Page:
Just before Harris ran into the garage shortly after 11 a.m. that day, he was standing at its entrance. He saw a fellow counterprotester being speared in the abdomen with a flagpole by Harold Crews, the North Carolina state chairman of the white-nationalist group League of the South. To protect his friend, Harris swung a flashlight, trying to knock the flagpole away.
Seconds after the fight with Crews, Harris rushed inside the parking garage, where he was pummeled.
When Goodwin took the stand, he told the jury he’d seen Harris assault Crews and then saw Harris charging toward him.
“I thought he was a hostile . . . to be honest, I was terrified,” Goodwin said, adding that he thought, “I’d probably perish or be sent to the hospital and be terribly hurt.”
He said he engaged in self-defense and felt he had only one choice, which was to kick Harris four times while Harris was falling down on the garage floor and scrambling to get back up multiple times.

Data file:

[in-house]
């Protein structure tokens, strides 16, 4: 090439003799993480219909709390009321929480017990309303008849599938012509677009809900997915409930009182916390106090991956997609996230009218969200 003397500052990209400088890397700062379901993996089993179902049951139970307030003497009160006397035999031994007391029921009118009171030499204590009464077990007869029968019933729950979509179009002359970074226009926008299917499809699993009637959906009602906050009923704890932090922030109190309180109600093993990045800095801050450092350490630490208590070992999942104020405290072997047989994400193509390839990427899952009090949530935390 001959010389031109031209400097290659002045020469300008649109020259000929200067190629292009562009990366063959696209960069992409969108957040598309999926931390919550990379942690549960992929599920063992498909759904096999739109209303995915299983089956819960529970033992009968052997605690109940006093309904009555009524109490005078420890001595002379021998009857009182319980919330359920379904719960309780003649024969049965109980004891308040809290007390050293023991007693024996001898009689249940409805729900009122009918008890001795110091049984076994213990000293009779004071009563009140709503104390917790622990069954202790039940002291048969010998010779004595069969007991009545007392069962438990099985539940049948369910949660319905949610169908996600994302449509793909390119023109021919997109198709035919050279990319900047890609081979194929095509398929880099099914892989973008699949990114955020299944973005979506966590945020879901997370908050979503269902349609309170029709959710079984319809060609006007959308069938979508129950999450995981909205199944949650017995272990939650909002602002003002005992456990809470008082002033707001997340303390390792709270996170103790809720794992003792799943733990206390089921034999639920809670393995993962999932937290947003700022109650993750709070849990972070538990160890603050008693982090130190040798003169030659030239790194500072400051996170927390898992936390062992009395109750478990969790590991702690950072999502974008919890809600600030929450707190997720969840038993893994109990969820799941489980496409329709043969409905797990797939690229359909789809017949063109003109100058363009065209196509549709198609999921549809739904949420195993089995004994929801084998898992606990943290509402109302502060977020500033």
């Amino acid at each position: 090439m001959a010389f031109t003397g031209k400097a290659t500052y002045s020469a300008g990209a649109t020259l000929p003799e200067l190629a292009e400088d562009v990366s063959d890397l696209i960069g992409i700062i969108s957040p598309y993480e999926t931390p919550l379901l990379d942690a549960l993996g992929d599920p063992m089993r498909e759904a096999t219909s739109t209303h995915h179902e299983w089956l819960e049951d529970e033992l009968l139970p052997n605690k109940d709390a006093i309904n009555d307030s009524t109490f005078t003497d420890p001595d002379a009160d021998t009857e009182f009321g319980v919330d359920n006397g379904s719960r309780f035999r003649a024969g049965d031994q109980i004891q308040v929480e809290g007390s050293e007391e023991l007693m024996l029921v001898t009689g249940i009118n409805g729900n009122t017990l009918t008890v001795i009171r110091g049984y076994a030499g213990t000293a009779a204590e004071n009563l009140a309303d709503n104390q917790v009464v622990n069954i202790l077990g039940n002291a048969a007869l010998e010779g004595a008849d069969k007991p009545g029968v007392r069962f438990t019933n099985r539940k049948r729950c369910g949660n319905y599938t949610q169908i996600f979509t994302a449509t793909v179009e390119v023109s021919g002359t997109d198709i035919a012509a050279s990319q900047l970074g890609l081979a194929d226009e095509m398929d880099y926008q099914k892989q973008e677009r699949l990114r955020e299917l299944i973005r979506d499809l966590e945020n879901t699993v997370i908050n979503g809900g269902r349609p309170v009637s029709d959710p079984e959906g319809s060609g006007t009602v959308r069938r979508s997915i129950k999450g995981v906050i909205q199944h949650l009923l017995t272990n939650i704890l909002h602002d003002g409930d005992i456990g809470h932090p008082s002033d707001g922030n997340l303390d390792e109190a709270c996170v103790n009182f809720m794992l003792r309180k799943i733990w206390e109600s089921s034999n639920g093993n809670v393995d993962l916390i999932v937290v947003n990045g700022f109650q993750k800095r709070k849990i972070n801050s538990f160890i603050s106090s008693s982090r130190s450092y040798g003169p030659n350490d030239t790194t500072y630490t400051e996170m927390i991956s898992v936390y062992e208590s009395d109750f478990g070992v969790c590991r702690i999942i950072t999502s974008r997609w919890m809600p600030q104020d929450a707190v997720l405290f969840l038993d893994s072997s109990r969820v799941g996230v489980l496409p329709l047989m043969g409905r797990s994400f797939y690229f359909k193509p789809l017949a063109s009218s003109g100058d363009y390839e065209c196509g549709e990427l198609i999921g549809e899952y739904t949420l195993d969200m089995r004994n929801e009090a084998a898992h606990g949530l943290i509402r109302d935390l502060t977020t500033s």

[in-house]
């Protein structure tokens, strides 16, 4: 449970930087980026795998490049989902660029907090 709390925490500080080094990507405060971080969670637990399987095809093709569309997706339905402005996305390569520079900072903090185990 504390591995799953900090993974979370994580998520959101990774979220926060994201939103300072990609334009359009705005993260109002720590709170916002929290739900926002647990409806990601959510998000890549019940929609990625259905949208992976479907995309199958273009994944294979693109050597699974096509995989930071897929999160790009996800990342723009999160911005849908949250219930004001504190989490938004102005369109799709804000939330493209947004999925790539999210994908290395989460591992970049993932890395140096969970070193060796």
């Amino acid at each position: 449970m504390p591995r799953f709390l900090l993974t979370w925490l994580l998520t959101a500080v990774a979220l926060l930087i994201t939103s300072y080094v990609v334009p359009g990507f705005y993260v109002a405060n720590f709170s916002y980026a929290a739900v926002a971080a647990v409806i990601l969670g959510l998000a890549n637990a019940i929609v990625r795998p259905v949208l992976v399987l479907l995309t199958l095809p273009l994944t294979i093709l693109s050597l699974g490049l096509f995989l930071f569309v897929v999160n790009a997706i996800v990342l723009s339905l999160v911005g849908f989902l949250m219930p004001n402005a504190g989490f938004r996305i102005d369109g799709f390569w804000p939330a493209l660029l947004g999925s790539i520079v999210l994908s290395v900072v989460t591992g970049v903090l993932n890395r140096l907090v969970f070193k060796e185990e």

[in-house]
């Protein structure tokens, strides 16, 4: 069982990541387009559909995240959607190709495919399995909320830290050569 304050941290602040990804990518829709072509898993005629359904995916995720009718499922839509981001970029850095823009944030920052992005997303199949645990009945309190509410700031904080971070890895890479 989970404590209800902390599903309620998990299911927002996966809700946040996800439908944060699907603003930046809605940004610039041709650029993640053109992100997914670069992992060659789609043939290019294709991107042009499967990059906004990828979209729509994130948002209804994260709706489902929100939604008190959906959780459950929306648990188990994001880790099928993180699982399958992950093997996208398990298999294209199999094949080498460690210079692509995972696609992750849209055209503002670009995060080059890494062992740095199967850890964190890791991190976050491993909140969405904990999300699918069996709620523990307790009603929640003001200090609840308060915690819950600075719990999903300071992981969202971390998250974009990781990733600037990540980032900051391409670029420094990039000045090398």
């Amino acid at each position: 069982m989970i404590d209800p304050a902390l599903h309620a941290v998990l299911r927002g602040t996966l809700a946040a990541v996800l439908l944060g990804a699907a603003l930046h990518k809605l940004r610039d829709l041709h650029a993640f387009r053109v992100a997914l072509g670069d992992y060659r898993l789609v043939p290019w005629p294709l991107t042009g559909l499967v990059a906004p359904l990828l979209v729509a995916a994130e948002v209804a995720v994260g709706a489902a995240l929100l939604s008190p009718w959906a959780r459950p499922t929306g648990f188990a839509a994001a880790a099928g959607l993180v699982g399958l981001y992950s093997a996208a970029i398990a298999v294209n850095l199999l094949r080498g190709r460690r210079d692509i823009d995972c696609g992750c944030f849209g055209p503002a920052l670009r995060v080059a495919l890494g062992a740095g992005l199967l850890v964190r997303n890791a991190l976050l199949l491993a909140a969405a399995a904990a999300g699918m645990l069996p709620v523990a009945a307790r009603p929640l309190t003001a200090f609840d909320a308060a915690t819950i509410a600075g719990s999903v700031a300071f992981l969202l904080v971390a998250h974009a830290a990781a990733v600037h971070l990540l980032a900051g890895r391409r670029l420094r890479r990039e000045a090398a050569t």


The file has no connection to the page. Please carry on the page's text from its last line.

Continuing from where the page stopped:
“I was trying to neutralize a threat,” Goodwin said.
For the entire trial, neither the prosecutors nor the defense attorney questioned Goodwin about his affiliation with any white-supremacist groups. Last month, in an NBC documentary featuring interviews with Goodwin and his parents, he says he’s a member of a group called the Arkansas ShieldWall Network and that he advocates for “white civil rights.”
At the rally, Goodwin wore two pins, one bearing the number 88, a code for “Heil Hitler,” and a second with the logo of the Traditionalist Worker Party, a white-nationalist group.
During closing arguments, Goodwin’s lawyer suddenly raised the issue. “They want you to convict this man because he’s white, and DeAndre is a black man,” Woodward told the jury, which included two African Americans.